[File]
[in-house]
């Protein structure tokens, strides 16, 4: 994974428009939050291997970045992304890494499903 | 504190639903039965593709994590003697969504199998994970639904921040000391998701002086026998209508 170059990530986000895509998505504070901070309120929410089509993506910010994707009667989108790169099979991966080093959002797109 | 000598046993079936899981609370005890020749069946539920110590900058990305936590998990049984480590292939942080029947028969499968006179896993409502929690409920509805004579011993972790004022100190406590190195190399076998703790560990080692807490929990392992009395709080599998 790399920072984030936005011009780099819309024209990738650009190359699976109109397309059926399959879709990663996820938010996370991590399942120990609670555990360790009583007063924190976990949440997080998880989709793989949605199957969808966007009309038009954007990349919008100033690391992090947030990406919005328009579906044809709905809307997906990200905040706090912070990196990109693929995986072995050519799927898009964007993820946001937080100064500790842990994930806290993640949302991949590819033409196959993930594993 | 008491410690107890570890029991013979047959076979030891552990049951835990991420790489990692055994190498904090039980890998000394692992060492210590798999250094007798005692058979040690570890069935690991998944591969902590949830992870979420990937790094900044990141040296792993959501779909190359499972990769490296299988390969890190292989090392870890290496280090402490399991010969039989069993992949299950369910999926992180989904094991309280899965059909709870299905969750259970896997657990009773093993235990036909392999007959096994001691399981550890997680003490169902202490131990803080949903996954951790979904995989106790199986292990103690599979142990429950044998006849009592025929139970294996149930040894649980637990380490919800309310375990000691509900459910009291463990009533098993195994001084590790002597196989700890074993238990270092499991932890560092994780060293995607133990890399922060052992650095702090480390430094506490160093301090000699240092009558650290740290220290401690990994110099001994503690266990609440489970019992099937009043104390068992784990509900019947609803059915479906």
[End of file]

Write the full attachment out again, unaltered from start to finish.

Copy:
[in-house]
């Protein structure tokens, strides 16, 4: 994974428009939050291997970045992304890494499903 | 504190639903039965593709994590003697969504199998994970639904921040000391998701002086026998209508 170059990530986000895509998505504070901070309120929410089509993506910010994707009667989108790169099979991966080093959002797109 | 000598046993079936899981609370005890020749069946539920110590900058990305936590998990049984480590292939942080029947028969499968006179896993409502929690409920509805004579011993972790004022100190406590190195190399076998703790560990080692807490929990392992009395709080599998 790399920072984030936005011009780099819309024209990738650009190359699976109109397309059926399959879709990663996820938010996370991590399942120990609670555990360790009583007063924190976990949440997080998880989709793989949605199957969808966007009309038009954007990349919008100033690391992090947030990406919005328009579906044809709905809307997906990200905040706090912070990196990109693929995986072995050519799927898009964007993820946001937080100064500790842990994930806290993640949302991949590819033409196959993930594993 | 008491410690107890570890029991013979047959076979030891552990049951835990991420790489990692055994190498904090039980890998000394692992060492210590798999250094007798005692058979040690570890069935690991998944591969902590949830992870979420990937790094900044990141040296792993959501779909190359499972990769490296299988390969890190292989090392870890290496280090402490399991010969039989069993992949299950369910999926992180989904094991309280899965059909709870299905969750259970896997657990009773093993235990036909392999007959096994001691399981550890997680003490169902202490131990803080949903996954951790979904995989106790199986292990103690599979142990429950044998006849009592025929139970294996149930040894649980637990380490919800309310375990000691509900459910009291463990009533098993195994001084590790002597196989700890074993238990270092499991932890560092994780060293995607133990890399922060052992650095702090480390430094506490160093301090000699240092009558650290740290220290401690990994110099001994503690266990609440489970019992099937009043104390068992784990509900019947609803059915479906």